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Most state's do not allow landlords to evict tenants in "retaliation" for any legal action a tenant has taken, such as making a complaint. Michigan's Legal Aid indicates that an eviction in retaliation is illegal (see here). Eviction is a process that involves a notice to the tenant and then a court proceeding to either allow the landlord to evict the tenant or deny the landlord the right to evict. During such court action a tenant can raise defenses to the eviction to counter the claims of the landlord.
Michigan has several services available to renters who are having difficulties with thier landlords or facing eviction. The Michigan Tenant Counseling Program provides free servcies and information about tenant's rights here (and has offices that offer personal assistance in a couple of counties) Michigan's Legal Aid society also offers free tenant information here and here about eviction, illegal evictions, and some tenants rights as well as they can be contacted here for direct help.
JA does not provide advice, only information. You asked what your rights were, and the information provided indicates that it is illegal for a landlord to evict a tenant for retaliation (in other words, a tenant has a right to fight such an eviction) and also says that a note about an eviction is normally only the first step in an eviction. The process of eviction may begin with the notice of eviction, but there needs to be a court hearing for the court to determine if a landlord can evict. That means that a landlord cannot just lock out a tenant or put their things out. The legal process of eviction, which for Michigan is provided in the resources I provided in the above answer, provides a tenant the ability to fight that eviction. The additional information about tenant's rights and legal aid are there to offer you additional assistance to learn more about your rights and to actually speak to an attorny near you who can assist you in your personal case. There is much more here than just (go see an attorney).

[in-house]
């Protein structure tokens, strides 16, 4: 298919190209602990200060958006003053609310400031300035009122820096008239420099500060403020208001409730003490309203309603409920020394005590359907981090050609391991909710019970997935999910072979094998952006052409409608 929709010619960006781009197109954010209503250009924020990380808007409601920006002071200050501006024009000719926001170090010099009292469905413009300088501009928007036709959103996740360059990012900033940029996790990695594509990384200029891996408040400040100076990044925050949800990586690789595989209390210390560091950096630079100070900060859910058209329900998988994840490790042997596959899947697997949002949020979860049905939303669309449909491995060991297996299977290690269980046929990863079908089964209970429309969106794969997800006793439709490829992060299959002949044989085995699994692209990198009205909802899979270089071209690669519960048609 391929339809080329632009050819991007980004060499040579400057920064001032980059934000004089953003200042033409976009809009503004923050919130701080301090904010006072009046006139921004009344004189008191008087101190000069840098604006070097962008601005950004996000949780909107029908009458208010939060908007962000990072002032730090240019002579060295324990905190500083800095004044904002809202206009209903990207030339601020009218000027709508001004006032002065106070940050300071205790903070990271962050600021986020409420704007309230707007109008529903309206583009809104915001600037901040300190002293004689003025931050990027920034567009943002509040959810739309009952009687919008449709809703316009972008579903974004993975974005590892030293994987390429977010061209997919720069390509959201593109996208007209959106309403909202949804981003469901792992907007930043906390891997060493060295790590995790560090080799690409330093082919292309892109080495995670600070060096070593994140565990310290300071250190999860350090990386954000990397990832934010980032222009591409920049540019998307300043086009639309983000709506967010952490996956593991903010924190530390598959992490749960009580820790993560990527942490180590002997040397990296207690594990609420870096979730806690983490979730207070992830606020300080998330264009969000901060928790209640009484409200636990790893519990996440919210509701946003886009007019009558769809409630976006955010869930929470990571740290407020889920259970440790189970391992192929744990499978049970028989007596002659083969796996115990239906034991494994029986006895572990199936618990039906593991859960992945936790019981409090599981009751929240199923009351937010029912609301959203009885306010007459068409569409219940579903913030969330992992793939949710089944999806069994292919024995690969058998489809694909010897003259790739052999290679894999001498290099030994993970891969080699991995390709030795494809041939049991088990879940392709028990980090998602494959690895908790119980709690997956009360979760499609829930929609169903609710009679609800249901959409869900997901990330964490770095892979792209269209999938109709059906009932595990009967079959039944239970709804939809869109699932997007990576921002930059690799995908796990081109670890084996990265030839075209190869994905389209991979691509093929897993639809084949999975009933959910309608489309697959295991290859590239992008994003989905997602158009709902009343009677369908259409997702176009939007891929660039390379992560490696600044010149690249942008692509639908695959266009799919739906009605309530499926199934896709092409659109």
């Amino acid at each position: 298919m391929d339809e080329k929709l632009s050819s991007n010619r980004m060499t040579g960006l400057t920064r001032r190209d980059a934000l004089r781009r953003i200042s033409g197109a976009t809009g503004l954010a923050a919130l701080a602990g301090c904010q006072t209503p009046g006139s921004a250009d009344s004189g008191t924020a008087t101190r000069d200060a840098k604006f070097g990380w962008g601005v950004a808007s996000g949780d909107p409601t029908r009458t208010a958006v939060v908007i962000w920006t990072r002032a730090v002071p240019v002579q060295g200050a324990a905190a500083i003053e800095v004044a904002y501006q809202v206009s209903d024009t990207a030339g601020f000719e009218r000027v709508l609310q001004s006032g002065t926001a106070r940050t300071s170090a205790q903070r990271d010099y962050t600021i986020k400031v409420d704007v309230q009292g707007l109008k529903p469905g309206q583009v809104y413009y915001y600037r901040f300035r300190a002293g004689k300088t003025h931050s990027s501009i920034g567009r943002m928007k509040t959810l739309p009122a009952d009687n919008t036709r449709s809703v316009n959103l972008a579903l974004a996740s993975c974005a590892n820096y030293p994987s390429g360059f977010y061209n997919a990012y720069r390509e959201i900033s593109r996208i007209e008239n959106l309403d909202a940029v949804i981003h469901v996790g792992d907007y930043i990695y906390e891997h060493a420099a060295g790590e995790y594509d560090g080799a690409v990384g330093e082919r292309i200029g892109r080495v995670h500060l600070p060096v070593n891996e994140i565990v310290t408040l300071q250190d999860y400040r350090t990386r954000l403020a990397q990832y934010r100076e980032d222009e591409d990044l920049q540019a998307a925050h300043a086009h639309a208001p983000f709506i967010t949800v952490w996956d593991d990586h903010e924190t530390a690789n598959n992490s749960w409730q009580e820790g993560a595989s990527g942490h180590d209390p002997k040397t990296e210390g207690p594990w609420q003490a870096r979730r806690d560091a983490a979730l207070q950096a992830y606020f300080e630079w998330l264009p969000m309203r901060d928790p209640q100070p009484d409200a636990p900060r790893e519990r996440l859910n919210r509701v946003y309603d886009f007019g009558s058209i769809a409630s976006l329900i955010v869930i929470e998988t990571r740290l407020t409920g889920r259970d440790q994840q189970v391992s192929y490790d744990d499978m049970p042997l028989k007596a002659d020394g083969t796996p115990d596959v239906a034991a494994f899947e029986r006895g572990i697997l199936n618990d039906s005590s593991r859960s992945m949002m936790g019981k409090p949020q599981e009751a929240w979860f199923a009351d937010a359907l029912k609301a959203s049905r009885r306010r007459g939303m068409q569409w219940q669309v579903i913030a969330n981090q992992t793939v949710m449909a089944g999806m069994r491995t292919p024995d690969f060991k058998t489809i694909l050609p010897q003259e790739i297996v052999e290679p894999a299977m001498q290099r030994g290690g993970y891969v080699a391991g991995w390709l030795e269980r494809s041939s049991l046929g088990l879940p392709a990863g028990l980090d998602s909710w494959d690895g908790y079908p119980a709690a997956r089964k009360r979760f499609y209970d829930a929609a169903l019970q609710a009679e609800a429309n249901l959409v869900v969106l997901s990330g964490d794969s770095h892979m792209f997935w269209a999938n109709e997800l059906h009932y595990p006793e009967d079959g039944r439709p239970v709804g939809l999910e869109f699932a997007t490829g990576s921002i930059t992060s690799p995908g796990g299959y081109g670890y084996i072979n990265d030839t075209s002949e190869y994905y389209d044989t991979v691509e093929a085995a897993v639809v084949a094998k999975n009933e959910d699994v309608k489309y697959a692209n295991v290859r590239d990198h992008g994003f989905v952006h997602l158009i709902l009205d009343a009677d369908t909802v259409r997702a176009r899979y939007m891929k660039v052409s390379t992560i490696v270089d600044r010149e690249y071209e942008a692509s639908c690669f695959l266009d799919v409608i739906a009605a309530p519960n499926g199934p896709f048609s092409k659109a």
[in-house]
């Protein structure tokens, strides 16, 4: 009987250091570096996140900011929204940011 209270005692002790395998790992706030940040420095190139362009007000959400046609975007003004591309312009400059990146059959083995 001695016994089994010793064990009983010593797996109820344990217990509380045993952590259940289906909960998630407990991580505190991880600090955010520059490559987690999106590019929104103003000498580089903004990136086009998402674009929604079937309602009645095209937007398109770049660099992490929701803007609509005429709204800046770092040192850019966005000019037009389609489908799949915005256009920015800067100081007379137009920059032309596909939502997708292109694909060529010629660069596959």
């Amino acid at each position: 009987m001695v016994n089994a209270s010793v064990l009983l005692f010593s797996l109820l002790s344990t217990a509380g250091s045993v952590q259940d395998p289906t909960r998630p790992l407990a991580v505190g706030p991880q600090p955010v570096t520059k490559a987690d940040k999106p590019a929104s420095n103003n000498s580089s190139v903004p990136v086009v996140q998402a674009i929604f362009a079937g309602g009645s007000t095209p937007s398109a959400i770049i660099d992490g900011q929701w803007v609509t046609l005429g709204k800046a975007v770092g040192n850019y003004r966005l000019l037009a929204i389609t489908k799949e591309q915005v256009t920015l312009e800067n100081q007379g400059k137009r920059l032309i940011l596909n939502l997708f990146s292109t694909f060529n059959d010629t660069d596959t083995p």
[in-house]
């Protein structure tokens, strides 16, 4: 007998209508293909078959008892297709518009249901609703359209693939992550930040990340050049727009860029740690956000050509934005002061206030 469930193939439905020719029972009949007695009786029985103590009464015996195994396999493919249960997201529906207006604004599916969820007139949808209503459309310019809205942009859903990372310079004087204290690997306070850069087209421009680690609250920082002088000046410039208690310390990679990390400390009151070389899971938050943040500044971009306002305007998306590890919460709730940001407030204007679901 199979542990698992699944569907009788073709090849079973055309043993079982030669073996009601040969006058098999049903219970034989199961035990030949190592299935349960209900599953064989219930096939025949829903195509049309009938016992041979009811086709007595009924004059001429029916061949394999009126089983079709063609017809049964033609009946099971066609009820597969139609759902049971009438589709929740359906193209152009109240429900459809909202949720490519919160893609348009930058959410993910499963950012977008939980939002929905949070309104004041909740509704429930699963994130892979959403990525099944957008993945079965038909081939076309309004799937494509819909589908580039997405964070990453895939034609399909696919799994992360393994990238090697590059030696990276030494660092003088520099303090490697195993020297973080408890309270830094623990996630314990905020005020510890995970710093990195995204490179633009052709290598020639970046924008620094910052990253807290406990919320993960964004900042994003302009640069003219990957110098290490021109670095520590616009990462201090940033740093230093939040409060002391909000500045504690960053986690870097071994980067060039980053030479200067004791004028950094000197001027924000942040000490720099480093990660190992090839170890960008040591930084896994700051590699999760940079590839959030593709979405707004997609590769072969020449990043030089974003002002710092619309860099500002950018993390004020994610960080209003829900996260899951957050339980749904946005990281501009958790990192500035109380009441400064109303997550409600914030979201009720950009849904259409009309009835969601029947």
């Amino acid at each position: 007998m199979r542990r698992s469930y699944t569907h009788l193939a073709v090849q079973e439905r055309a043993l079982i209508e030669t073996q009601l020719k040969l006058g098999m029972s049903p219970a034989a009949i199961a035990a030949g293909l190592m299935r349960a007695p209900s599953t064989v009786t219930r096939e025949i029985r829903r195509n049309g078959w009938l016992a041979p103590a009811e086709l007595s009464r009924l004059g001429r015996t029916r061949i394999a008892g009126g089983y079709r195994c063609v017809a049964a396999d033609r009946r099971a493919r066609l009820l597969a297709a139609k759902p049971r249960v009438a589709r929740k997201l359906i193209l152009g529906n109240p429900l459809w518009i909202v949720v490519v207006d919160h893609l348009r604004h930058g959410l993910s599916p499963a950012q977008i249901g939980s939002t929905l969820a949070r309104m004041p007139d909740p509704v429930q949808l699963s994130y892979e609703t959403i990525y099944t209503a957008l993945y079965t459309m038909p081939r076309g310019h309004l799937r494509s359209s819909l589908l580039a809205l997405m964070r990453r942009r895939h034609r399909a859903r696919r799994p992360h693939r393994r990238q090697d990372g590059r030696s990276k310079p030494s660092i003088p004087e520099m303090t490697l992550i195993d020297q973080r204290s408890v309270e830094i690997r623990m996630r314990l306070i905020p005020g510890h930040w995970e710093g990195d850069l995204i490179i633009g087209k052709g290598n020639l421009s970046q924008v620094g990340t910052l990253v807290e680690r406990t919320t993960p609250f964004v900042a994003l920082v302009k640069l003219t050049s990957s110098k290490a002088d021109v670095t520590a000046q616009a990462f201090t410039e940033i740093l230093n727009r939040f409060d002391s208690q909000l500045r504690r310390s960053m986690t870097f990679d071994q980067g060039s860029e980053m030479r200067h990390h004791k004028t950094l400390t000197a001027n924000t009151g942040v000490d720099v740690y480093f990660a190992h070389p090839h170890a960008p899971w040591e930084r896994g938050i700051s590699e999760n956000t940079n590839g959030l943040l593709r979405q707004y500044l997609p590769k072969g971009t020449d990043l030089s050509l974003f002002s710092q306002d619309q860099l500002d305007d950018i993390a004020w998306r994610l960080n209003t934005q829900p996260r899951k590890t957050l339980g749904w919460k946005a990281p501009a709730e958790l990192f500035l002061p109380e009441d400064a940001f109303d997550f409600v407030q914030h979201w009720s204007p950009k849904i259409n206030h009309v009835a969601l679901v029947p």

What to do, of course, will vary based on whether the building is considered safe or not safe, as you indicate there are problems with it's maintenance, and also on whether the landlord is following the legal requirements of a proper eviction. The resources indicated in your first answer can help answer those questions.
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